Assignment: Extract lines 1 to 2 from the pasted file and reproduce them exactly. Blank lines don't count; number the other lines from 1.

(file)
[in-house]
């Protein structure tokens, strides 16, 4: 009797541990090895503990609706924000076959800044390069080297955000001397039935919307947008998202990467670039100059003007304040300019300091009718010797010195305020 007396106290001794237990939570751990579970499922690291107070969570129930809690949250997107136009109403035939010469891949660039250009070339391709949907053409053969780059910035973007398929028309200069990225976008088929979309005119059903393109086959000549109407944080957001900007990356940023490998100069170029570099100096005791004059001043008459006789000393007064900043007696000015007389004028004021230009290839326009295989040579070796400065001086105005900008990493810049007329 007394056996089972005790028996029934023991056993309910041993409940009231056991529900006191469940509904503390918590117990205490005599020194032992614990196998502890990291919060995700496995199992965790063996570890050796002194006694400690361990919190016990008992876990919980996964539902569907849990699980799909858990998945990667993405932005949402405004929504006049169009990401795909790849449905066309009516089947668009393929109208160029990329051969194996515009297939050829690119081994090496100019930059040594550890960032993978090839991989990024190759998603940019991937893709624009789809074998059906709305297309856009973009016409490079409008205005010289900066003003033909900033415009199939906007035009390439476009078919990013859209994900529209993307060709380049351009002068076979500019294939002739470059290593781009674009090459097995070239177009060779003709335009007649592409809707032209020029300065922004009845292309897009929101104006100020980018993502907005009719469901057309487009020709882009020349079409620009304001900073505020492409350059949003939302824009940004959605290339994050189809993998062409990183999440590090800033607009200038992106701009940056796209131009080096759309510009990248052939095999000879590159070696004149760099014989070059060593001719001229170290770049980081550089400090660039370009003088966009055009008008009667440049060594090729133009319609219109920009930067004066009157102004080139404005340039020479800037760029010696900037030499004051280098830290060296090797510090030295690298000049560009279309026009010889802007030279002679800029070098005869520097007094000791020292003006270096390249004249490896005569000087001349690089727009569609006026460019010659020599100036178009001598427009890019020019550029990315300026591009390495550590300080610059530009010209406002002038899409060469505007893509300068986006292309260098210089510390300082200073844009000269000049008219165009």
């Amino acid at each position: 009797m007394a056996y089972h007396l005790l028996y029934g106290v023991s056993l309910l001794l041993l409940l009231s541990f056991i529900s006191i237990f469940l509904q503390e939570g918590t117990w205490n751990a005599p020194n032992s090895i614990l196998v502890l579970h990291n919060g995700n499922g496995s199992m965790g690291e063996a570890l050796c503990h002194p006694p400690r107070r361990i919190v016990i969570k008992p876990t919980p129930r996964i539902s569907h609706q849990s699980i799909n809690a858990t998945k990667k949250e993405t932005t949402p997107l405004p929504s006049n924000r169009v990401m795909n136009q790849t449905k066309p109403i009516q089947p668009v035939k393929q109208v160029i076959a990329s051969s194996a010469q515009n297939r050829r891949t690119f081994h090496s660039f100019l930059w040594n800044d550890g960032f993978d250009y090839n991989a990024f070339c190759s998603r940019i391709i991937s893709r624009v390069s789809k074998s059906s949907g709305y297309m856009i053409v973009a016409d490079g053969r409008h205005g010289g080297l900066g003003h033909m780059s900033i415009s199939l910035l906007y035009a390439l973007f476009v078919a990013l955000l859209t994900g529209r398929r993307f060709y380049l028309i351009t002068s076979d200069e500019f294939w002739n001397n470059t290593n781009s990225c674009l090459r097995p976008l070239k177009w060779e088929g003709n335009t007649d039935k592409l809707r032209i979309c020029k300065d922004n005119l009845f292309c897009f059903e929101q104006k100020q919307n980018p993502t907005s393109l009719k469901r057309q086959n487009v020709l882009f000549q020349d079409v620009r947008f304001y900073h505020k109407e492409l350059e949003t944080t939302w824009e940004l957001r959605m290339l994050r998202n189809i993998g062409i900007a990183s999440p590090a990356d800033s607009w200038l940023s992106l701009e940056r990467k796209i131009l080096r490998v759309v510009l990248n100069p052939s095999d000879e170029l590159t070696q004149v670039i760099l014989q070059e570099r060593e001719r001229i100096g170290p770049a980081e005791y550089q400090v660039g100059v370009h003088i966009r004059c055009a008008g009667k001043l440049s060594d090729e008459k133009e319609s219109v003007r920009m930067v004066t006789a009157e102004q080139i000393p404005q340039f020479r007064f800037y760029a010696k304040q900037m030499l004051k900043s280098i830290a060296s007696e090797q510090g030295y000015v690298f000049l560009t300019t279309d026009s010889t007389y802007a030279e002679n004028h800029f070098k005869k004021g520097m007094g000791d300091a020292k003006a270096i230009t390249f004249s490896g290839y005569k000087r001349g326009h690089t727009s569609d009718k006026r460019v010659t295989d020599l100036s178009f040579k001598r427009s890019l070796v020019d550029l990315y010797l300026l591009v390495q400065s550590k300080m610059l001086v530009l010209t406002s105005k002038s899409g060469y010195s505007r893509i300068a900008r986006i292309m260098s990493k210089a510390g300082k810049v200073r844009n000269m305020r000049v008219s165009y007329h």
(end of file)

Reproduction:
[in-house]
């Protein structure tokens, strides 16, 4: 009797541990090895503990609706924000076959800044390069080297955000001397039935919307947008998202990467670039100059003007304040300019300091009718010797010195305020 007396106290001794237990939570751990579970499922690291107070969570129930809690949250997107136009109403035939010469891949660039250009070339391709949907053409053969780059910035973007398929028309200069990225976008088929979309005119059903393109086959000549109407944080957001900007990356940023490998100069170029570099100096005791004059001043008459006789000393007064900043007696000015007389004028004021230009290839326009295989040579070796400065001086105005900008990493810049007329 007394056996089972005790028996029934023991056993309910041993409940009231056991529900006191469940509904503390918590117990205490005599020194032992614990196998502890990291919060995700496995199992965790063996570890050796002194006694400690361990919190016990008992876990919980996964539902569907849990699980799909858990998945990667993405932005949402405004929504006049169009990401795909790849449905066309009516089947668009393929109208160029990329051969194996515009297939050829690119081994090496100019930059040594550890960032993978090839991989990024190759998603940019991937893709624009789809074998059906709305297309856009973009016409490079409008205005010289900066003003033909900033415009199939906007035009390439476009078919990013859209994900529209993307060709380049351009002068076979500019294939002739470059290593781009674009090459097995070239177009060779003709335009007649592409809707032209020029300065922004009845292309897009929101104006100020980018993502907005009719469901057309487009020709882009020349079409620009304001900073505020492409350059949003939302824009940004959605290339994050189809993998062409990183999440590090800033607009200038992106701009940056796209131009080096759309510009990248052939095999000879590159070696004149760099014989070059060593001719001229170290770049980081550089400090660039370009003088966009055009008008009667440049060594090729133009319609219109920009930067004066009157102004080139404005340039020479800037760029010696900037030499004051280098830290060296090797510090030295690298000049560009279309026009010889802007030279002679800029070098005869520097007094000791020292003006270096390249004249490896005569000087001349690089727009569609006026460019010659020599100036178009001598427009890019020019550029990315300026591009390495550590300080610059530009010209406002002038899409060469505007893509300068986006292309260098210089510390300082200073844009000269000049008219165009």